Damn, I'd forgotten old Leonard. But then, on Roundworld there's always been a bit of argy-bargy in the bottom right-hand corner of France as to which bits belong to whom. The last real Koom-Valley scale debate on where the border should run was in 1940, where Mussolini was in no doubt Nice and Monaco and the general area therein was really a part of Greater Italy where the people had better damn well knuckle down and learn Italian. I think Il Duce also snaffled Corsica, too; arguably, grabbing it back for Italy. And as you say, in the past, of course, the French have had similar claims on a goodly chunk of Northern Italy. So Leonard coming from a disputed border ara, perhaps a refugee from a war... (the real Leonardo had to dodge all the little wars taking place in Italy at the time) --AgProv 18:11, 16 October 2010 (CEST)


"In the forthcoming Snuff, a minor sub-plot will deal with a policing exchange between Ankh-Morpork and Quirm, in which we learn of La Gendarmerie de Quirm for the first time as an extremely Sûreté- like police force with a suspiciously French take on policing. but will it have its Clouseau? A central character in the Quirmian police will be a Captain Emile."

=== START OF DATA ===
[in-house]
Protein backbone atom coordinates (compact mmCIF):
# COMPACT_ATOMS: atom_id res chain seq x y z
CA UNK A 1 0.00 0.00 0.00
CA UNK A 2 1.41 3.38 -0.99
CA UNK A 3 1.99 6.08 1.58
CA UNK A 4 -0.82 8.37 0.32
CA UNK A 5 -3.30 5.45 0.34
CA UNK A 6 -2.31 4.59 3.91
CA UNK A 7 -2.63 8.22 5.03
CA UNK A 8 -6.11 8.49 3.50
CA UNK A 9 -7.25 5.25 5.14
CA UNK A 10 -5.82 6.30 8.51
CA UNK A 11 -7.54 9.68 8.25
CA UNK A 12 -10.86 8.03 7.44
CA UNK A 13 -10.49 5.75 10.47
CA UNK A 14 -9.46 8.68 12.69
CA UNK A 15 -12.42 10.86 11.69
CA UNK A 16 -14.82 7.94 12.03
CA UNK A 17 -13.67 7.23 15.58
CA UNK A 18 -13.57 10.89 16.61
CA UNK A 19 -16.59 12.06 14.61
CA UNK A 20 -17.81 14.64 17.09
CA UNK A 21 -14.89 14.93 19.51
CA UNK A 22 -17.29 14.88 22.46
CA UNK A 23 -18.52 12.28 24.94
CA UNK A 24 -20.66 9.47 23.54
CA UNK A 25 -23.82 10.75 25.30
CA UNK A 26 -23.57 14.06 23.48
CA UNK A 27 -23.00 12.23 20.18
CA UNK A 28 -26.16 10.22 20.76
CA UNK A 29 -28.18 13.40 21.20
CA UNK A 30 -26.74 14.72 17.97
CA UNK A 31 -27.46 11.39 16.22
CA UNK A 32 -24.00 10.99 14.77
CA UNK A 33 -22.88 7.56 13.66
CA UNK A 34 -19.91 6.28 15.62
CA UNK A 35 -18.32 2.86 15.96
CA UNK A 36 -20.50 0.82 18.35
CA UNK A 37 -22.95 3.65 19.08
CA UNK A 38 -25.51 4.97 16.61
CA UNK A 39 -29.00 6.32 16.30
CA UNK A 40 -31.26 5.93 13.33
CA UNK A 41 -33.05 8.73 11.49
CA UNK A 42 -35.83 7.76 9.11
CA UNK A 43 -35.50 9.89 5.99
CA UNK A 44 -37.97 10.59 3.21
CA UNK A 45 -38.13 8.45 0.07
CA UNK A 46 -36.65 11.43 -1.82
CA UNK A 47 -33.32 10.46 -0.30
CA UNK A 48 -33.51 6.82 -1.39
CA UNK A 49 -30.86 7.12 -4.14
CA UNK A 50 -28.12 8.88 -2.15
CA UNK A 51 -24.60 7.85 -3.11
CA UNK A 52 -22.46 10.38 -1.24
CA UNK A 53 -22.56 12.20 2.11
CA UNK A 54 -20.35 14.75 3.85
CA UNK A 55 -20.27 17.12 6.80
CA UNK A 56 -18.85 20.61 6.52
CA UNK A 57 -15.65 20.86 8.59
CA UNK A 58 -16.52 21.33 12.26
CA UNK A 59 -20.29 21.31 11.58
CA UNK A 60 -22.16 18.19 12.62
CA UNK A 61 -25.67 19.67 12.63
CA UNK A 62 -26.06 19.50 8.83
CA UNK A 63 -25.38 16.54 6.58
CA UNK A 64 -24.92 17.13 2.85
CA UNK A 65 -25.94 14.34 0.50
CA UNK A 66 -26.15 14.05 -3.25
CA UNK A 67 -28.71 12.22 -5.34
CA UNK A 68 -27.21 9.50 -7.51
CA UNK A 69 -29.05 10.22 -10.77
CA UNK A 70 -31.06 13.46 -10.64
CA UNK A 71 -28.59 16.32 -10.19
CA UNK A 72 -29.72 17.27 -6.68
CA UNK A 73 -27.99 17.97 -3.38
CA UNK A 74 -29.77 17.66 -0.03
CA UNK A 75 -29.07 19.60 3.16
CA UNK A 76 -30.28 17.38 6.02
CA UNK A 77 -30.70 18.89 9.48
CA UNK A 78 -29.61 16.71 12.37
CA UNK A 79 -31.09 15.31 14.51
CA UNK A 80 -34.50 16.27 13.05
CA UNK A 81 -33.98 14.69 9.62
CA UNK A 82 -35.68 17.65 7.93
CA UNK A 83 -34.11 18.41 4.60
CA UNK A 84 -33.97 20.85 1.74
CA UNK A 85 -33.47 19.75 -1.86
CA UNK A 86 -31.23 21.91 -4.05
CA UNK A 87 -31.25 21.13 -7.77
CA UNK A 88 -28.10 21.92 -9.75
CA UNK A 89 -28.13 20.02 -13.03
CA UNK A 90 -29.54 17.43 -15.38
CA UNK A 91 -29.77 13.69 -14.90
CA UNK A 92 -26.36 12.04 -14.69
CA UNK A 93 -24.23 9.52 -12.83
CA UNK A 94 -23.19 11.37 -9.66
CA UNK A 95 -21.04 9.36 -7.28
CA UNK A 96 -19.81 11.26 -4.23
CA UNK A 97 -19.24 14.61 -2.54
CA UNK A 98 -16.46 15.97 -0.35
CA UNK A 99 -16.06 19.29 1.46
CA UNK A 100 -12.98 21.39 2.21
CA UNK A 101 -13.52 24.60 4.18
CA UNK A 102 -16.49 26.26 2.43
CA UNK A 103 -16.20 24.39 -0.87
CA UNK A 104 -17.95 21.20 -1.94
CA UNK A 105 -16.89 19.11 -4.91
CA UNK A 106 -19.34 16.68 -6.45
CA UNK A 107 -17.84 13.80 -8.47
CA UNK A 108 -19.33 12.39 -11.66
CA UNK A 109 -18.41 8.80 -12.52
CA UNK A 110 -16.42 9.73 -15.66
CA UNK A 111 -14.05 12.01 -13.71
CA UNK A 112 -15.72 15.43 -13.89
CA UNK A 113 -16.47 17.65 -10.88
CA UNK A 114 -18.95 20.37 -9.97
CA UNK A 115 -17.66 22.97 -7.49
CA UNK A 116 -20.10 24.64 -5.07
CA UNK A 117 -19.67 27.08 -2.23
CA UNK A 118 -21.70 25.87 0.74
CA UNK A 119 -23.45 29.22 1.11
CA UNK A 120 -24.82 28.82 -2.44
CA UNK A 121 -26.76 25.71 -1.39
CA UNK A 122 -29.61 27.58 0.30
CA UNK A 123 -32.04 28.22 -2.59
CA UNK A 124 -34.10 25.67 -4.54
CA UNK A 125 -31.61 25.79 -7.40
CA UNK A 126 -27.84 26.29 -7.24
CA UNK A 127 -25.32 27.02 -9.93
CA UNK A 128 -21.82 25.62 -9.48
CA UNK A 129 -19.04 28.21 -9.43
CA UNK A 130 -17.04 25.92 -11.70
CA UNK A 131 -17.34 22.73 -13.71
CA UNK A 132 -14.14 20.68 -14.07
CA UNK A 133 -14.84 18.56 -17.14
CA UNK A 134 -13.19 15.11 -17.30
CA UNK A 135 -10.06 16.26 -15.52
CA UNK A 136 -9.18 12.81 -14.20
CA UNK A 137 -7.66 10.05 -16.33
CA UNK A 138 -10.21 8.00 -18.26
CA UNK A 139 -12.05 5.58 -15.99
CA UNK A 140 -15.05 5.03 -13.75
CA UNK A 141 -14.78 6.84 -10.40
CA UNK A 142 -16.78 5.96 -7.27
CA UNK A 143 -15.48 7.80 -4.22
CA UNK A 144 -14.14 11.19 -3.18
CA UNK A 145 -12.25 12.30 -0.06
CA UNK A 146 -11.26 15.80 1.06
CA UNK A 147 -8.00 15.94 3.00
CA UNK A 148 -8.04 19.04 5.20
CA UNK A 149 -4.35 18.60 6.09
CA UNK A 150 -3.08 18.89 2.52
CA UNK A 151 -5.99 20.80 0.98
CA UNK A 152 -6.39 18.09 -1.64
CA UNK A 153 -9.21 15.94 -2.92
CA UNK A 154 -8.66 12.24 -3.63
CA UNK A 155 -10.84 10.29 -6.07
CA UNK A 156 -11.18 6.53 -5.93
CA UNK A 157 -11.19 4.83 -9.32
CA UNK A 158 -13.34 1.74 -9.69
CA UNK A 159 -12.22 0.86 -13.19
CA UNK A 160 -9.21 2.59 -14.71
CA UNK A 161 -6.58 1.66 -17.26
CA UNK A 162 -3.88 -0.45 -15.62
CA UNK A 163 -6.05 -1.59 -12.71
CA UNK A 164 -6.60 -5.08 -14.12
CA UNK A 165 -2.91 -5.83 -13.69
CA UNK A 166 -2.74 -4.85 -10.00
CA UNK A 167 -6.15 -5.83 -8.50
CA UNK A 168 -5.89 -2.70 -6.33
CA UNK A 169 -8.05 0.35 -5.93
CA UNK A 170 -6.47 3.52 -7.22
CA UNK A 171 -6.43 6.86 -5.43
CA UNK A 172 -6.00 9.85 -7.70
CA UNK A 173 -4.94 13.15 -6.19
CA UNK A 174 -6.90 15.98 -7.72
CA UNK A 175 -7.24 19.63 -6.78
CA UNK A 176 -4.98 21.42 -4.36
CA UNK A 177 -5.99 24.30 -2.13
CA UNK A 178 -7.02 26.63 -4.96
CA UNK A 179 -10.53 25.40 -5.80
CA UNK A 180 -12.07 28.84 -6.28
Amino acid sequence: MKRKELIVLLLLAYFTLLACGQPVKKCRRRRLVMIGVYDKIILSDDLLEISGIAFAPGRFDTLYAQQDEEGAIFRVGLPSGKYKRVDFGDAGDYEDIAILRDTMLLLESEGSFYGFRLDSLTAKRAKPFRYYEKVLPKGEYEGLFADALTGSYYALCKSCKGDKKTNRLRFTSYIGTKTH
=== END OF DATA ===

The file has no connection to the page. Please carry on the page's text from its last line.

Damn, damn, damn. At least I can say I independently invented La Gendarmerie de Quirm for fanfic, but I'd better get a shift on with that Discworld/Pink Panther crossover.. (In which Vimes' opposite number turns out to be a bit of a Clouseau). Still, Terry has been clever enough to put out his disclaimer against my suing him for nicking my idea.... not of course that I ever would! --AgProv 15:15, 18 August 2011 (CEST)

Wow. I didn't even remember your Gendarmerie but it figures in the story I've been stuck in for months as well. Suddenly they're popular and I'm late. (Emile presumably works for my Colonel Ducharme.) --Old Dickens 23:53, 18 August 2011 (CEST)

At the moment my Gendarmerie is merely a named passing referent in three published stories.. Madame Deux-Epées holds them up to a class of student Assassins as a prime example of police ineptitude ("they could not tell le cul from le coude (the elbow) without an anatomy book and two opportunities to guess right, mes élèves.") My "Pink Panther" story is in preperation and imports the plot of the first PP movie to Quirm.--AgProv 13:41, 19 August 2011 (CEST)

That *&#@*! Mapp Again

When I wrote in 2006 that Quirm was "twenty leagues" from Ankh-Morpork I'm pretty sure I'd seen a reference to that distance and it agrees roughly with the map of the Circle Sea in The New Discworld Companion. The Discworld Mapp, however, shows it hundreds of miles farther up the coast. Snuff tells us that Crundells is only about a day's trip by coach and it's not a long way up the river from Quirm, suggesting something closer to sixty miles again. Are there any more clues to the location? Old Dickens 21:14, 23 March 2012 (CET)

Yes there are, dammit! Raising Steam tells it's two hundred miles again. I have the start of an essay on this whole mapping problem. --Old Dickens (talk) 00:52, 15 November 2013 (GMT)

Time for an overhaul?

This is starting to run on. It'll need organising with section headings. --Old Dickens (talk) 00:52, 15 November 2013 (GMT)